Simulation-driven product development of Type IV filament-wound composite pressure vessels with the Wound Composite Modelling (WCM) Abaqus plugin can help manufacturers in several ways:
- Improved modeling accuracy:
The WCM Abaqus plugin enables manufacturers to model the winding process of filament-wound composite pressure vessels more accurately. This can lead to more precise simulation results, which can help optimize the design and performance of the product.
- Reduced simulation time:
The WCM Abaqus plugin can significantly reduce the time required to perform simulations of filament-wound composite pressure vessels. This can help manufacturers to iterate their designs more quickly and bring products to market faster.
- Enhanced design optimization:
The WCM Abaqus plugin can help manufacturers to optimize their designs by simulating the effect of different winding patterns and fiber orientations. This can help to identify the most effective design parameters for a given application.
- Improved product performance:
Simulation-driven product development with the WCM Abaqus plugin can help manufacturers to optimize the performance of their products by simulating the behavior of composite materials under different operating conditions. This can help to improve the durability, reliability, and safety of the product.
- Reduced development costs:
By using the WCM Abaqus plugin, manufacturers can reduce the number of physical prototypes needed to validate the design of their products. This can help to save time and money during the product development process.
Design-by-Analysis – ASME X & COPVs
Simulation-driven product development of Type IV filament-wound composite pressure vessels with ASME X refers to using the ASME Boiler and Pressure Vessel Code, Section X, to design and analyze these vessels.
The ASME X code provides guidelines and rules for the design, fabrication, and inspection of fiber-reinforced plastic (FRP) vessels, including Type IV filament-wound composite pressure vessels. By using the ASME X code in simulation-driven product development, manufacturers can ensure that their products meet the required safety and performance standards.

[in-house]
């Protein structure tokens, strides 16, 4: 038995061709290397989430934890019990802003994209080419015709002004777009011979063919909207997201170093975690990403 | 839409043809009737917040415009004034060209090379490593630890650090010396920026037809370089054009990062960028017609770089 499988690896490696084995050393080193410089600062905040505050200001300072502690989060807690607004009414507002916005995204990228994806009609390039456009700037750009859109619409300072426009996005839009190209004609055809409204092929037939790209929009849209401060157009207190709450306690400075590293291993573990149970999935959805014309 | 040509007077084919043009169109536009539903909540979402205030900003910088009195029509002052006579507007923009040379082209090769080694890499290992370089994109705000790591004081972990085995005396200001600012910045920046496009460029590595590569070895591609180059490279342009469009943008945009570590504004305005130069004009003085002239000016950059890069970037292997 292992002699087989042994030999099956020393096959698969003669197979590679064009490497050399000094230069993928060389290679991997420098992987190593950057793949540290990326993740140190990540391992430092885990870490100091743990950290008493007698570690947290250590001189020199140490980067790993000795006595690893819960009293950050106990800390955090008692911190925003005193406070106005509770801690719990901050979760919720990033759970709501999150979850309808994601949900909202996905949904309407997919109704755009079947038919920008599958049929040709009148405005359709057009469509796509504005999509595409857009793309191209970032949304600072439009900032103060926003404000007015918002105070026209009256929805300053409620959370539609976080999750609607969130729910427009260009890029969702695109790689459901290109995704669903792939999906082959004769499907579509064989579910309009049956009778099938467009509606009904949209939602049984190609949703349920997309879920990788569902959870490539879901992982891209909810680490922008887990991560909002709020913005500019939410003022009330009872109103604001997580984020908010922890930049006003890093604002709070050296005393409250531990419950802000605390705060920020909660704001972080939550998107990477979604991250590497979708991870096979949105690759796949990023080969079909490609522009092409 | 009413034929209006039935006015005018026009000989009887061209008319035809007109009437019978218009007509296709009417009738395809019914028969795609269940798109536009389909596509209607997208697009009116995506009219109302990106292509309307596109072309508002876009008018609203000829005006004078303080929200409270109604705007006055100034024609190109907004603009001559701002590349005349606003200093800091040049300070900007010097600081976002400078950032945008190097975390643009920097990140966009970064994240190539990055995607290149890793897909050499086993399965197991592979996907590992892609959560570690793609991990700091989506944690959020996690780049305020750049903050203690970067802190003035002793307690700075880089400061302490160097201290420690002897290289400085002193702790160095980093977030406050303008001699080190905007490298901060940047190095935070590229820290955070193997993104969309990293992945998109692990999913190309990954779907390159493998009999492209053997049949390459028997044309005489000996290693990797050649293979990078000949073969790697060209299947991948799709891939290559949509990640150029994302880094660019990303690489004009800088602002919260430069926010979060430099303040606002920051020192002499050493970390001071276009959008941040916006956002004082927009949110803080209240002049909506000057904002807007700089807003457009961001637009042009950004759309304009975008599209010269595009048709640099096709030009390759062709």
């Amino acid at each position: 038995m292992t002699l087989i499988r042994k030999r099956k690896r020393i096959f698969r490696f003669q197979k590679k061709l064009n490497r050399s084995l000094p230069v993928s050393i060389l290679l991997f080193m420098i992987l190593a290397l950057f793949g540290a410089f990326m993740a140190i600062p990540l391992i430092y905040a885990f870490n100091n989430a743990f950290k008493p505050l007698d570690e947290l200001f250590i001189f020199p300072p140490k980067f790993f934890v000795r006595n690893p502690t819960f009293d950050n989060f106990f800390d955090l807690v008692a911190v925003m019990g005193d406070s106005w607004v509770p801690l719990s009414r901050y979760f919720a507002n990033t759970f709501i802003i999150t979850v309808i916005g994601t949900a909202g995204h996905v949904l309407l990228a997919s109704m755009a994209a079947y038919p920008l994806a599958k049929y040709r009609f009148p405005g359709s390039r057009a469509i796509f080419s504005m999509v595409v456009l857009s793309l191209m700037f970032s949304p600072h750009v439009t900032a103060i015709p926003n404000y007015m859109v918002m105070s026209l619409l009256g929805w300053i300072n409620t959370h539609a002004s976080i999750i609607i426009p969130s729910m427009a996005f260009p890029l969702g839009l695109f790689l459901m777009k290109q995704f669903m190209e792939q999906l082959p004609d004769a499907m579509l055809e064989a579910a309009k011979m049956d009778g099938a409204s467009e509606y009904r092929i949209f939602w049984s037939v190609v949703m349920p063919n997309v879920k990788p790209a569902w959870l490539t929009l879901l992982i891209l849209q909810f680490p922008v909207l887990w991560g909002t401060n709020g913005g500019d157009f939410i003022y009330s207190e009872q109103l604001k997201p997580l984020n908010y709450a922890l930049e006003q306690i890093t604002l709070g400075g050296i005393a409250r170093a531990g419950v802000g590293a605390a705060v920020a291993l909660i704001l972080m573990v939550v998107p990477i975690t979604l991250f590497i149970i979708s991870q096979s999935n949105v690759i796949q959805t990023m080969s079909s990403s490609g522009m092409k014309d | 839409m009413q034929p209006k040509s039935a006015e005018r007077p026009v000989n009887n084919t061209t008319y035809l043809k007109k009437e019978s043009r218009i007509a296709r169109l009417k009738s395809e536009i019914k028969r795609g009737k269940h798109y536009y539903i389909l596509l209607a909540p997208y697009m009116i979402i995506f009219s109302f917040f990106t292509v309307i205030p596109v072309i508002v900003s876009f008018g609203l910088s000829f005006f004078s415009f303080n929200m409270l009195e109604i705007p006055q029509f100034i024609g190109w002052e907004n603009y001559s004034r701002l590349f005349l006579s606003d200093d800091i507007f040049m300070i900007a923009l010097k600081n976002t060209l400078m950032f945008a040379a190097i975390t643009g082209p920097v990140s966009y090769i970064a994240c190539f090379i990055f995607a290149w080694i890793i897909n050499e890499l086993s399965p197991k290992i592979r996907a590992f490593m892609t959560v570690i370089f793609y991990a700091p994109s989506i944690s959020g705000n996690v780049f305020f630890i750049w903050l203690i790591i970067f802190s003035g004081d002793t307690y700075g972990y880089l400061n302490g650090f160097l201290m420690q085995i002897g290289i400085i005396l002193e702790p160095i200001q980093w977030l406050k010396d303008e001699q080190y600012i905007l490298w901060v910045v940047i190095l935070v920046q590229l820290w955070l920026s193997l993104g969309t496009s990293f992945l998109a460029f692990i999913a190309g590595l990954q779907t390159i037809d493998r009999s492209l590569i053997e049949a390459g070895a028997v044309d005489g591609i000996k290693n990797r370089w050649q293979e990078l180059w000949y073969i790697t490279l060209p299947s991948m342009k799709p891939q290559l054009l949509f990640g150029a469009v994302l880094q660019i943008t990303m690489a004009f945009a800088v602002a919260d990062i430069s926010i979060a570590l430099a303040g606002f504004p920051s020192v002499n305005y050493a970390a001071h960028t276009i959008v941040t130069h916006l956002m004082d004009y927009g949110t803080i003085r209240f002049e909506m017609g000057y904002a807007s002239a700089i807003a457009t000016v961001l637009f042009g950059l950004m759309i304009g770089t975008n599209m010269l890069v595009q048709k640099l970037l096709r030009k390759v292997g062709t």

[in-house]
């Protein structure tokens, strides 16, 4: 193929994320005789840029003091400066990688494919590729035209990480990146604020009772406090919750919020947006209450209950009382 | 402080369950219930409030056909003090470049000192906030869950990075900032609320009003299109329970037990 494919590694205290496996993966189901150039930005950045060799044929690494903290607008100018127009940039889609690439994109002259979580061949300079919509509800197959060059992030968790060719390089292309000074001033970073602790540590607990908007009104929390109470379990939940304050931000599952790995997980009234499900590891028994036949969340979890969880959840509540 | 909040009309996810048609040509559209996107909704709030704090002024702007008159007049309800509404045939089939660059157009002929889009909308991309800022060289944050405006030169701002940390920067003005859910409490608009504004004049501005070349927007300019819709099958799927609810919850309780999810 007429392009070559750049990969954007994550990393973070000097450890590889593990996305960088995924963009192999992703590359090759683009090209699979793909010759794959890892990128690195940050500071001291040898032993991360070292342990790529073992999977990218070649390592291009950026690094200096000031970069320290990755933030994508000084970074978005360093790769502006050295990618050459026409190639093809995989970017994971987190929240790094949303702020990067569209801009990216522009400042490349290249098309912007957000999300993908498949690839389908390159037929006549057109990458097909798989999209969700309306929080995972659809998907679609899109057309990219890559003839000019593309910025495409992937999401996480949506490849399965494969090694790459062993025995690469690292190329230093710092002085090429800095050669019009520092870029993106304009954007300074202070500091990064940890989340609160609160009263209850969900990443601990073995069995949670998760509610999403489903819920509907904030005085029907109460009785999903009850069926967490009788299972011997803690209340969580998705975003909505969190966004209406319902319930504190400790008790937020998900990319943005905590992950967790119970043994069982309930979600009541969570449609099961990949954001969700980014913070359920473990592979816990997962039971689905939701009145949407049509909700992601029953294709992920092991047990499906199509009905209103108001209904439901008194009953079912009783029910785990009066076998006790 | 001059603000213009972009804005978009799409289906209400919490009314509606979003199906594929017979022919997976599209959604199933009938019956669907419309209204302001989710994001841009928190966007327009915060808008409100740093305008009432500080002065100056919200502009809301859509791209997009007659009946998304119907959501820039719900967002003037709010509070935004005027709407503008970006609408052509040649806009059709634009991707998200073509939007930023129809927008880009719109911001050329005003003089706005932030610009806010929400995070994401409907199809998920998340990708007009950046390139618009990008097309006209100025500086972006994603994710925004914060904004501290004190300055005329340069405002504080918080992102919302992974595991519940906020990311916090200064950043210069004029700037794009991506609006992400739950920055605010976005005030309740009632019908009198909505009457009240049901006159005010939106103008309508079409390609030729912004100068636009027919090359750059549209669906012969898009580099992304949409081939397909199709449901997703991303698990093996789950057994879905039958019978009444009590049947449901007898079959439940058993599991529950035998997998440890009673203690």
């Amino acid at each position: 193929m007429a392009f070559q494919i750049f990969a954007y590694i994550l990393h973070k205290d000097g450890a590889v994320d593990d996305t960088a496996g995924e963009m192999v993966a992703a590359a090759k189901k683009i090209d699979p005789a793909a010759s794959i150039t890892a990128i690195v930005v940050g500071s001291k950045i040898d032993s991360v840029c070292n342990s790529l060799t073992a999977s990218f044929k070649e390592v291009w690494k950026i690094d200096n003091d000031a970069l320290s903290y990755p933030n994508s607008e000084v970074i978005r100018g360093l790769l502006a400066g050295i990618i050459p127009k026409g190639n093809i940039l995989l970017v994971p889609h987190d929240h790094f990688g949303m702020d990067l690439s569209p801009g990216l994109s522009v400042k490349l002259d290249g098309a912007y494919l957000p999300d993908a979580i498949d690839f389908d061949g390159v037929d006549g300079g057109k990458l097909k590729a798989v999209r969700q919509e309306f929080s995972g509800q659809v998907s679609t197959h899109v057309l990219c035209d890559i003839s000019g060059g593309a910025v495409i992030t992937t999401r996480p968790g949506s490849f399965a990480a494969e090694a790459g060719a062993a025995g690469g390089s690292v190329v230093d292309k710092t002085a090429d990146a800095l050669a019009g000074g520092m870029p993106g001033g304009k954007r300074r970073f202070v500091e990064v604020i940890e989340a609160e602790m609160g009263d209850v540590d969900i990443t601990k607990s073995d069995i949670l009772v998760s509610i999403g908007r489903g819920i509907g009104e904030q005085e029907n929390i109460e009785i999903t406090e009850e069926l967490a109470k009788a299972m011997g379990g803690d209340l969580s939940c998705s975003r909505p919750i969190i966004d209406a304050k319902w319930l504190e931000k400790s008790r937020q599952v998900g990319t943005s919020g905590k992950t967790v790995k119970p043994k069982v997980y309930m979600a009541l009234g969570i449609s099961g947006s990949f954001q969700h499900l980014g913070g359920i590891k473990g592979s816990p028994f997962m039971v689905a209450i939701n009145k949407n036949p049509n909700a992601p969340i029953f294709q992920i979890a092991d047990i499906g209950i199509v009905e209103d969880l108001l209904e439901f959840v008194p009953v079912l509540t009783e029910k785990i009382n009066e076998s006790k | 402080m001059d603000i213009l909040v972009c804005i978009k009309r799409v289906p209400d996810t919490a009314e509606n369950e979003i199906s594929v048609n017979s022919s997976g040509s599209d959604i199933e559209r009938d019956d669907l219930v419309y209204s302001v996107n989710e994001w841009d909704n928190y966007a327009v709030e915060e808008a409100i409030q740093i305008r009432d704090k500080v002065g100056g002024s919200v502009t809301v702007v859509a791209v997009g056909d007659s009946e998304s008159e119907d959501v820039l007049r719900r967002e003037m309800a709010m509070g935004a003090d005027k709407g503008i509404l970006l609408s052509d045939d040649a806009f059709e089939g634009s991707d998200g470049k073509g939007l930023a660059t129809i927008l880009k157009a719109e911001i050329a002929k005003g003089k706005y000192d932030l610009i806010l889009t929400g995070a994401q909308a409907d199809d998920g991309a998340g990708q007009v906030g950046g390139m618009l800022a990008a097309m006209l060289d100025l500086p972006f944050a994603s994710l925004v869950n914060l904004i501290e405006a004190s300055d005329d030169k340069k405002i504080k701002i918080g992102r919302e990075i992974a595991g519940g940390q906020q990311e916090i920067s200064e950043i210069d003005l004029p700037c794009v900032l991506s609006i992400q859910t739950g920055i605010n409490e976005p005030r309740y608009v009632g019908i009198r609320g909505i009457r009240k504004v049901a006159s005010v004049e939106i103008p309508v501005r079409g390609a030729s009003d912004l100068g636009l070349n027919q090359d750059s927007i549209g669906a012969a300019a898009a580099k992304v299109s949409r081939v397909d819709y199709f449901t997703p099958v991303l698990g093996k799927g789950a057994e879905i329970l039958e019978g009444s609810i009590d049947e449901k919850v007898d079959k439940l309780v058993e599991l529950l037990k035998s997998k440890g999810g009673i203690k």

Design-by-analysis using ASME X for Composite Overwrapped Pressure Vessels (COPVs) involves using finite element analysis (FEA) to determine the stress and deflection in the vessel under various loading conditions. The ASME X code provides guidelines for the design and analysis of high-pressure vessels, including COPVs made of composite materials.
Here are some steps involved in design by analysis using ASME X for COPVs:
- Determine the load conditions:
The first step in design by analysis is to define the load conditions that the COPV will be subjected to during its service life. This includes internal pressure, external loads, and thermal loads.
- Select the material properties:
The next step is to select the appropriate material properties for the composite material used in the COPV. This includes the modulus of elasticity, Poisson’s ratio, and ultimate strength.
- Create a finite element model:
Using the load conditions and material properties, a finite element model of the COPV is created. The model includes the geometry, boundary conditions, and material properties.
- Perform the analysis:
The next step is to perform the analysis using the finite element model. This involves applying the load conditions and calculating the stress and deflection in the COPV.
- Evaluate the results:
The results of the analysis are evaluated against the design criteria specified in the ASME X code. This includes checking for stress limits, deflection limits, and fatigue life.
- Optimize the design:
If the analysis results do not meet the design criteria, the design is optimized by adjusting the geometry, material properties, or boundary conditions and repeating the analysis.
- Validate the design:
Once the design meets the design criteria, the COPV is manufactured and tested to validate the design.
- Design-by-Analysis (ASME sec X)
- Lay-up definition
- Static and Dynamic burst pressure
- Thermal Expansion
- Dynamic drop tests and impacts
- Cyclic and fatigue assessment
- Parametric design
- Design of Experiment
- Optimum design
COPV weight optimization capabilities allow up to a 30% reduction of the composite mass.